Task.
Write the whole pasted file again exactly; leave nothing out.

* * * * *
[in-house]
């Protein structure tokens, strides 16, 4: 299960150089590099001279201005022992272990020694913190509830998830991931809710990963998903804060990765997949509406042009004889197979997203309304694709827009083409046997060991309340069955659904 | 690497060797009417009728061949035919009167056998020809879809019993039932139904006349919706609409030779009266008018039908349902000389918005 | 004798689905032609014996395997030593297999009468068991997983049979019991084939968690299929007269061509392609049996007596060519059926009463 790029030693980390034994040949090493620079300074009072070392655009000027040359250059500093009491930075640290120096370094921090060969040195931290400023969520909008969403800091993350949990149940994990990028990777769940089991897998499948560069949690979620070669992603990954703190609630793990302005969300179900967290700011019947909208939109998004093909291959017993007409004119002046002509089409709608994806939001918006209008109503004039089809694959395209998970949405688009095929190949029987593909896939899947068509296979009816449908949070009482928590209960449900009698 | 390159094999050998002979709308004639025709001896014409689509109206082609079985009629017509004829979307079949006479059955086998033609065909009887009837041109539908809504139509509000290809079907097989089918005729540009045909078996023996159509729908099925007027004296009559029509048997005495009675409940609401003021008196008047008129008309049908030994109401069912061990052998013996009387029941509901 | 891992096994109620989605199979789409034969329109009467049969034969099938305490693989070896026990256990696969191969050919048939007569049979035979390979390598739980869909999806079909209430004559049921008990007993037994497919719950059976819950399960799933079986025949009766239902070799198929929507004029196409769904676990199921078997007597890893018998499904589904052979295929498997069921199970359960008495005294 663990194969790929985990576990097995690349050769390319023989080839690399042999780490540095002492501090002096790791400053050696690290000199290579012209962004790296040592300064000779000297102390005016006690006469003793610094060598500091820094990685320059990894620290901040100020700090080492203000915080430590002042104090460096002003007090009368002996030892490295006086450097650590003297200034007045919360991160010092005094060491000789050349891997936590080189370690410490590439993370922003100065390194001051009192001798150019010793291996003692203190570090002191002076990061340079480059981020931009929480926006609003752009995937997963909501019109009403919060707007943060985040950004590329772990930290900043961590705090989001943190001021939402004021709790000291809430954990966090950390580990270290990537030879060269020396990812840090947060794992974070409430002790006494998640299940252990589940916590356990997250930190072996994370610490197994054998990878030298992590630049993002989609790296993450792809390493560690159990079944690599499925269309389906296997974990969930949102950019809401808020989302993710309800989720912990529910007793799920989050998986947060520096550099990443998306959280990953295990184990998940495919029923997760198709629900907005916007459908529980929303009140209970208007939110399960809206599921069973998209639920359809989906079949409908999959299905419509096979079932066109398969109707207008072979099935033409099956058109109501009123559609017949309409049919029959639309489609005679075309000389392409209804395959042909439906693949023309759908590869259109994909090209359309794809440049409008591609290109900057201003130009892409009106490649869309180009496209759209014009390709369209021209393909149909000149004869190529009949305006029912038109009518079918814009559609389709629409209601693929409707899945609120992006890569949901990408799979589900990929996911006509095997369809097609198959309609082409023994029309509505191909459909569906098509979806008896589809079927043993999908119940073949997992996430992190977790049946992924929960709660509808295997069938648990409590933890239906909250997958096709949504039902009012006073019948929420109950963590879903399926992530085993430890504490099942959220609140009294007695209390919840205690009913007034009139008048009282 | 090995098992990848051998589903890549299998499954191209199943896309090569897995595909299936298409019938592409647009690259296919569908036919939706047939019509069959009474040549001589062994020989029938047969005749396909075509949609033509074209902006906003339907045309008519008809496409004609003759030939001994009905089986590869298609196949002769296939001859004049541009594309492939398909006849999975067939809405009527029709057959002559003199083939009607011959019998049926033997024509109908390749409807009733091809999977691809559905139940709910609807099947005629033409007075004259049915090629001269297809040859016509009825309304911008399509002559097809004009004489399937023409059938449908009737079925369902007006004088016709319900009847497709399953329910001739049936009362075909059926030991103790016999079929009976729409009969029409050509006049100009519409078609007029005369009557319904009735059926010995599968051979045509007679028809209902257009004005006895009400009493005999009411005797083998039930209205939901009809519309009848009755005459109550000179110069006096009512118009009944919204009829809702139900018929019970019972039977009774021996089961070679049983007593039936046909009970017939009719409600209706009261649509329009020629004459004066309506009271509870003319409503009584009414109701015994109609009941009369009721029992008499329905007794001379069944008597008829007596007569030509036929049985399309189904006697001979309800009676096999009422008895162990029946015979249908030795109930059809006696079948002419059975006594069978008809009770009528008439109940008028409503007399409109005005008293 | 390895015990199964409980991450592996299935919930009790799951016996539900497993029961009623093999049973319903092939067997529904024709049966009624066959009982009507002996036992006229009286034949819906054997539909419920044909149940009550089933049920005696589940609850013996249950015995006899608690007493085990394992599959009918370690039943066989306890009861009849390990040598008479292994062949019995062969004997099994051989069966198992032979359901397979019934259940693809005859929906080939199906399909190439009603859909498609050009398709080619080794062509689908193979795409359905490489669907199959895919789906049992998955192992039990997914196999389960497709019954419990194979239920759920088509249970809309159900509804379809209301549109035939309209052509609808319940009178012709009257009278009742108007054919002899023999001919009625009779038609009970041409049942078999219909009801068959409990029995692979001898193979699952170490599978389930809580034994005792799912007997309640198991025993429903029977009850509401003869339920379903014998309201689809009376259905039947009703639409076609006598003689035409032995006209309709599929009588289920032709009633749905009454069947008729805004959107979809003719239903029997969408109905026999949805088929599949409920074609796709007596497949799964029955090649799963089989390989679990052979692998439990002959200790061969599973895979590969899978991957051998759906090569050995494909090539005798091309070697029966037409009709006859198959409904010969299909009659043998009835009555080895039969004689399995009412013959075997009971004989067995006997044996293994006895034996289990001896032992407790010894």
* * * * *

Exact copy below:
[in-house]
């Protein structure tokens, strides 16, 4: 299960150089590099001279201005022992272990020694913190509830998830991931809710990963998903804060990765997949509406042009004889197979997203309304694709827009083409046997060991309340069955659904 | 690497060797009417009728061949035919009167056998020809879809019993039932139904006349919706609409030779009266008018039908349902000389918005 | 004798689905032609014996395997030593297999009468068991997983049979019991084939968690299929007269061509392609049996007596060519059926009463 790029030693980390034994040949090493620079300074009072070392655009000027040359250059500093009491930075640290120096370094921090060969040195931290400023969520909008969403800091993350949990149940994990990028990777769940089991897998499948560069949690979620070669992603990954703190609630793990302005969300179900967290700011019947909208939109998004093909291959017993007409004119002046002509089409709608994806939001918006209008109503004039089809694959395209998970949405688009095929190949029987593909896939899947068509296979009816449908949070009482928590209960449900009698 | 390159094999050998002979709308004639025709001896014409689509109206082609079985009629017509004829979307079949006479059955086998033609065909009887009837041109539908809504139509509000290809079907097989089918005729540009045909078996023996159509729908099925007027004296009559029509048997005495009675409940609401003021008196008047008129008309049908030994109401069912061990052998013996009387029941509901 | 891992096994109620989605199979789409034969329109009467049969034969099938305490693989070896026990256990696969191969050919048939007569049979035979390979390598739980869909999806079909209430004559049921008990007993037994497919719950059976819950399960799933079986025949009766239902070799198929929507004029196409769904676990199921078997007597890893018998499904589904052979295929498997069921199970359960008495005294 663990194969790929985990576990097995690349050769390319023989080839690399042999780490540095002492501090002096790791400053050696690290000199290579012209962004790296040592300064000779000297102390005016006690006469003793610094060598500091820094990685320059990894620290901040100020700090080492203000915080430590002042104090460096002003007090009368002996030892490295006086450097650590003297200034007045919360991160010092005094060491000789050349891997936590080189370690410490590439993370922003100065390194001051009192001798150019010793291996003692203190570090002191002076990061340079480059981020931009929480926006609003752009995937997963909501019109009403919060707007943060985040950004590329772990930290900043961590705090989001943190001021939402004021709790000291809430954990966090950390580990270290990537030879060269020396990812840090947060794992974070409430002790006494998640299940252990589940916590356990997250930190072996994370610490197994054998990878030298992590630049993002989609790296993450792809390493560690159990079944690599499925269309389906296997974990969930949102950019809401808020989302993710309800989720912990529910007793799920989050998986947060520096550099990443998306959280990953295990184990998940495919029923997760198709629900907005916007459908529980929303009140209970208007939110399960809206599921069973998209639920359809989906079949409908999959299905419509096979079932066109398969109707207008072979099935033409099956058109109501009123559609017949309409049919029959639309489609005679075309000389392409209804395959042909439906693949023309759908590869259109994909090209359309794809440049409008591609290109900057201003130009892409009106490649869309180009496209759209014009390709369209021209393909149909000149004869190529009949305006029912038109009518079918814009559609389709629409209601693929409707899945609120992006890569949901990408799979589900990929996911006509095997369809097609198959309609082409023994029309509505191909459909569906098509979806008896589809079927043993999908119940073949997992996430992190977790049946992924929960709660509808295997069938648990409590933890239906909250997958096709949504039902009012006073019948929420109950963590879903399926992530085993430890504490099942959220609140009294007695209390919840205690009913007034009139008048009282 | 090995098992990848051998589903890549299998499954191209199943896309090569897995595909299936298409019938592409647009690259296919569908036919939706047939019509069959009474040549001589062994020989029938047969005749396909075509949609033509074209902006906003339907045309008519008809496409004609003759030939001994009905089986590869298609196949002769296939001859004049541009594309492939398909006849999975067939809405009527029709057959002559003199083939009607011959019998049926033997024509109908390749409807009733091809999977691809559905139940709910609807099947005629033409007075004259049915090629001269297809040859016509009825309304911008399509002559097809004009004489399937023409059938449908009737079925369902007006004088016709319900009847497709399953329910001739049936009362075909059926030991103790016999079929009976729409009969029409050509006049100009519409078609007029005369009557319904009735059926010995599968051979045509007679028809209902257009004005006895009400009493005999009411005797083998039930209205939901009809519309009848009755005459109550000179110069006096009512118009009944919204009829809702139900018929019970019972039977009774021996089961070679049983007593039936046909009970017939009719409600209706009261649509329009020629004459004066309506009271509870003319409503009584009414109701015994109609009941009369009721029992008499329905007794001379069944008597008829007596007569030509036929049985399309189904006697001979309800009676096999009422008895162990029946015979249908030795109930059809006696079948002419059975006594069978008809009770009528008439109940008028409503007399409109005005008293 | 390895015990199964409980991450592996299935919930009790799951016996539900497993029961009623093999049973319903092939067997529904024709049966009624066959009982009507002996036992006229009286034949819906054997539909419920044909149940009550089933049920005696589940609850013996249950015995006899608690007493085990394992599959009918370690039943066989306890009861009849390990040598008479292994062949019995062969004997099994051989069966198992032979359901397979019934259940693809005859929906080939199906399909190439009603859909498609050009398709080619080794062509689908193979795409359905490489669907199959895919789906049992998955192992039990997914196999389960497709019954419990194979239920759920088509249970809309159900509804379809209301549109035939309209052509609808319940009178012709009257009278009742108007054919002899023999001919009625009779038609009970041409049942078999219909009801068959409990029995692979001898193979699952170490599978389930809580034994005792799912007997309640198991025993429903029977009850509401003869339920379903014998309201689809009376259905039947009703639409076609006598003689035409032995006209309709599929009588289920032709009633749905009454069947008729805004959107979809003719239903029997969408109905026999949805088929599949409920074609796709007596497949799964029955090649799963089989390989679990052979692998439990002959200790061969599973895979590969899978991957051998759906090569050995494909090539005798091309070697029966037409009709006859198959409904010969299909009659043998009835009555080895039969004689399995009412013959075997009971004989067995006997044996293994006895034996289990001896032992407790010894």